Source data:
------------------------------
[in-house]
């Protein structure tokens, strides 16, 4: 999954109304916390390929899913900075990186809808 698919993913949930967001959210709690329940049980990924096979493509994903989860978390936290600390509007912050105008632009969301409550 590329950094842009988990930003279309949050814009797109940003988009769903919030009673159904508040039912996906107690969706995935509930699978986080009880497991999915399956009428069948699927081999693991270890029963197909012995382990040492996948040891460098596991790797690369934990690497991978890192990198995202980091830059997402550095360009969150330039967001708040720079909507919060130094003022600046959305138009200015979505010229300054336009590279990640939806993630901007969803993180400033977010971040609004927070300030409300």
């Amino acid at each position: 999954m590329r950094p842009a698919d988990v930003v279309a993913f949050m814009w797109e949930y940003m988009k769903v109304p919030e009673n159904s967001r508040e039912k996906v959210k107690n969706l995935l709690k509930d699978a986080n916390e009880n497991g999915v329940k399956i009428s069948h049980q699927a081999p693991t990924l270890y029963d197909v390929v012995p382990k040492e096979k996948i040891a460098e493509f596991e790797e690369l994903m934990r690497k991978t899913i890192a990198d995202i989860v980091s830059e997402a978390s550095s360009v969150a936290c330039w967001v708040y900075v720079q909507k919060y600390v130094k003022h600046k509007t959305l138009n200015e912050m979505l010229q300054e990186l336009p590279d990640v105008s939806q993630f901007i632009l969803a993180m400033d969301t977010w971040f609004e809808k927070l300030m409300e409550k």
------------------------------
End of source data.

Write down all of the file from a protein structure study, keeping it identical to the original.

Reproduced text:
[in-house]
């Protein structure tokens, strides 16, 4: 999954109304916390390929899913900075990186809808 698919993913949930967001959210709690329940049980990924096979493509994903989860978390936290600390509007912050105008632009969301409550 590329950094842009988990930003279309949050814009797109940003988009769903919030009673159904508040039912996906107690969706995935509930699978986080009880497991999915399956009428069948699927081999693991270890029963197909012995382990040492996948040891460098596991790797690369934990690497991978890192990198995202980091830059997402550095360009969150330039967001708040720079909507919060130094003022600046959305138009200015979505010229300054336009590279990640939806993630901007969803993180400033977010971040609004927070300030409300």
């Amino acid at each position: 999954m590329r950094p842009a698919d988990v930003v279309a993913f949050m814009w797109e949930y940003m988009k769903v109304p919030e009673n159904s967001r508040e039912k996906v959210k107690n969706l995935l709690k509930d699978a986080n916390e009880n497991g999915v329940k399956i009428s069948h049980q699927a081999p693991t990924l270890y029963d197909v390929v012995p382990k040492e096979k996948i040891a460098e493509f596991e790797e690369l994903m934990r690497k991978t899913i890192a990198d995202i989860v980091s830059e997402a978390s550095s360009v969150a936290c330039w967001v708040y900075v720079q909507k919060y600390v130094k003022h600046k509007t959305l138009n200015e912050m979505l010229q300054e990186l336009p590279d990640v105008s939806q993630f901007i632009l969803a993180m400033d969301t977010w971040f609004e809808k927070l300030m409300e409550k």